Pet owners have many different responsibilities and sometimes, remembering everything that you need to do to keep your pet healthy and happy can be a little overwhelming. Some elements of pet care are more obvious than others, and one thing that often gets overlooked by pet owners in favor of these is dental care. Your pet’s teeth are just as important as your own, and you owe it to your furbaby to make sure that his dental health is a priority.
Your pet relies on her teeth just as much as you need your own. They perform a number of different functions that are crucial for her day to day existence. These include:
Biting and chewing her food
Holding and carrying objects, such as when playing ball or frisbee
Providing a form of protection should she ever need them in this way
When your pet’s teeth are compromised in any way, it can make life pretty miserable for her. Not only do dental problems cause unnecessary pain and suffering, but they can have serious consequences for her overall physical and psychological health. Animals who have missing or painful teeth may find it difficult to eat or drink, may not want to participate in activities and games and may feel vulnerable when out of the home.
Many people are surprised to learn that decay isn’t the biggest concern when it comes to pet dental health. Although decay can occur, it isn’t very common, and this is largely because of the difference in your pet’s diet to your own. Cats are primarily carnivores, meaning that they have very little carbohydrate in their diet. Since it is the sugars in carbohydrates that interact with bacteria in the mouth to decay the teeth, the predominantly meat/fish-based diet of felines makes decay very unlikely. Whilst dogs are omnivorous, their diet typically still contains far less sugar than our own, again decreasing the likelihood of decay.
Nevertheless, there is another dental problem that represents a significant risk to our animals - periodontal disease. Also known as dental disease, it is identical to the human version of the condition, occurring when plaque from the teeth moves onto the gum tissue, causing inflammation and infection. Periodontal disease is extremely common amongst animals, with as many as 1 in 3 pets developing the condition before their third birthday.
Symptoms of periodontal disease in pets include:
Abnormally bad breath
Bleeding gums (you may notice blood in her water bowl or on her chew toys)
Obvious yellow/brown deposits on the teeth
Research has shown that animals that have severe periodontal disease are more likely to develop other chronic health conditions, including diabetes mellitus, heart and kidney problems.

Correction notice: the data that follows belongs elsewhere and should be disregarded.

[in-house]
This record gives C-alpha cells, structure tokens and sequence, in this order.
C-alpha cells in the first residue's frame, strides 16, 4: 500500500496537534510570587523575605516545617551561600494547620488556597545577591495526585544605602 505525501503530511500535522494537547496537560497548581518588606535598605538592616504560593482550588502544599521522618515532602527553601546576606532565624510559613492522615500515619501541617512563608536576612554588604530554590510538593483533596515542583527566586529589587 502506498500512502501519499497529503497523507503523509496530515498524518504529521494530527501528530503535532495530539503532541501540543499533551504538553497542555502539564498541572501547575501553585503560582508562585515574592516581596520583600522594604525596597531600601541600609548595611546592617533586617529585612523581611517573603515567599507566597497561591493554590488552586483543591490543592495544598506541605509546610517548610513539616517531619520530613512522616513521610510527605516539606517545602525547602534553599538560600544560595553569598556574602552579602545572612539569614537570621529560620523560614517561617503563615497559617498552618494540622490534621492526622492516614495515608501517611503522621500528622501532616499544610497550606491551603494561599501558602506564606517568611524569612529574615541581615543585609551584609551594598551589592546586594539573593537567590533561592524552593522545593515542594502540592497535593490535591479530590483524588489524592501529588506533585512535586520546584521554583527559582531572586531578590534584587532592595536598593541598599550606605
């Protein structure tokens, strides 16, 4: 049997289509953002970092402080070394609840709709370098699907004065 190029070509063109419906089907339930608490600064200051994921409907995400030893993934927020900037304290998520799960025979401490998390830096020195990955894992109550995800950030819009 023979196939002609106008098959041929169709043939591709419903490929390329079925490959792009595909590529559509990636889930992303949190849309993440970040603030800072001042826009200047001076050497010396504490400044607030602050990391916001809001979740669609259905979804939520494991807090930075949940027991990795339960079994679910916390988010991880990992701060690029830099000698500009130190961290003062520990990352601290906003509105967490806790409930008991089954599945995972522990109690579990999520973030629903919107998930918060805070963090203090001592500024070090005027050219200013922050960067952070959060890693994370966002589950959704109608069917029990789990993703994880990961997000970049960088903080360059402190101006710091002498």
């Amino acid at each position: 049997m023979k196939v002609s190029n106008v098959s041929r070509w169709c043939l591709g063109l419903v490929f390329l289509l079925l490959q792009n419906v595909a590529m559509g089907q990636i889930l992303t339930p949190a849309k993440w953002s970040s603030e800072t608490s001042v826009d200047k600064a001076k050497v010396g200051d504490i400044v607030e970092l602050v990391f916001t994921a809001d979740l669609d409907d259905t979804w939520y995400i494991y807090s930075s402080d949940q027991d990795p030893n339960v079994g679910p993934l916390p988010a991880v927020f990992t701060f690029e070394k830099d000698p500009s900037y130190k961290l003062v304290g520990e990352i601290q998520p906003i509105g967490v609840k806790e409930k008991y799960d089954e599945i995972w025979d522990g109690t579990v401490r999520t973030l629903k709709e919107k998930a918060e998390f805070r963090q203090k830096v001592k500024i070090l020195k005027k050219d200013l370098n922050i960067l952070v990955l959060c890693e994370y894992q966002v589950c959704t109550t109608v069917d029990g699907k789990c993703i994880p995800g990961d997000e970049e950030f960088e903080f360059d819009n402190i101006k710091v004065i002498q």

The good news is that there is a range of things that you can do to help your pet enjoy the best dental health possible. In taking positive steps, you can help her to retain her teeth and enjoy a full, happy and active life. Some of the steps that you can take to support your pet’s dental health include the following:
Just as you should visit your dentist for regular dental check-ups, so should your pet. Most veterinarians offer this service and recommend that all animals attend an annual dental wellness appointment so that their dental health can be assessed. This is usually done under a general anesthetic so that your pet is still, and your vet can take their time to look at her mouth and teeth safely and perform a comprehensive check. It also means that your pet needn’t be stressed or anxious during the appointment.
These are usually carried out as part of your pet’s dental wellness check and whilst she is under the effects of the general anesthetic. Although you can and should carry out dental cleanings at home, it can be difficult to do a really thorough job as even the best-behaved pet won’t understand the need to cooperate. A professional clean using specialist tools whilst your pet is asleep is the best way to boost her overall oral health.
Your vet will recommend that you brush your pet’s teeth at home fairly regularly. With patience and practice, this isn’t as difficult as it might sound. Use a small, round-headed brush and special veterinary-approved toothpaste. Never use human toothpaste as these contain ingredients that are harmful to animals.
Dental chews are a valuable resource for helping to keep your pet’s teeth clean. They contain ingredients that are proven to boost your pet’s oral health, and their abrasive nature means that they rub gently against her teeth while she chews, performing a rudimentary cleaning action that removes debris and bacteria. A dental chew a day could potentially keep dental disease at bay!
If you are concerned about your pet’s dental health and would like to book a visit to see our expert veterinary team, or if you have further questions about pet dental care, please contact Lakeville Family Pet Clinic in Lakeville, MN today (952) 595-6500!